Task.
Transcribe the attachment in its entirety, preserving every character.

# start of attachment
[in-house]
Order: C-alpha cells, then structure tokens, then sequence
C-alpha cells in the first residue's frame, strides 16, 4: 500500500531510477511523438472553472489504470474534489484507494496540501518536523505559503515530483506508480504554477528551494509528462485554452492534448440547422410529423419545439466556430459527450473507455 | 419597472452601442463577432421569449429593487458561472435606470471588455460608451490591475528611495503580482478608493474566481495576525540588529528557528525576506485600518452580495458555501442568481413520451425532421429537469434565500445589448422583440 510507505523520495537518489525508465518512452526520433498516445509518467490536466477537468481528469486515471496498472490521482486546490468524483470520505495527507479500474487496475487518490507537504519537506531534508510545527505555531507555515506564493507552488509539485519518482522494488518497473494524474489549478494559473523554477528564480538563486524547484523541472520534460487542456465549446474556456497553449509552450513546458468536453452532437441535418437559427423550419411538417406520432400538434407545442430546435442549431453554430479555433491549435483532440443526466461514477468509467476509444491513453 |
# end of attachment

[in-house]
Order: C-alpha cells, then structure tokens, then sequence
C-alpha cells in the first residue's frame, strides 16, 4: 500500500531510477511523438472553472489504470474534489484507494496540501518536523505559503515530483506508480504554477528551494509528462485554452492534448440547422410529423419545439466556430459527450473507455 | 419597472452601442463577432421569449429593487458561472435606470471588455460608451490591475528611495503580482478608493474566481495576525540588529528557528525576506485600518452580495458555501442568481413520451425532421429537469434565500445589448422583440 510507505523520495537518489525508465518512452526520433498516445509518467490536466477537468481528469486515471496498472490521482486546490468524483470520505495527507479500474487496475487518490507537504519537506531534508510545527505555531507555515506564493507552488509539485519518482522494488518497473494524474489549478494559473523554477528564480538563486524547484523541472520534460487542456465549446474556456497553449509552450513546458468536453452532437441535418437559427423550419411538417406520432400538434407545442430546435442549431453554430479555433491549435483532440443526466461514477468509467476509444491513453 |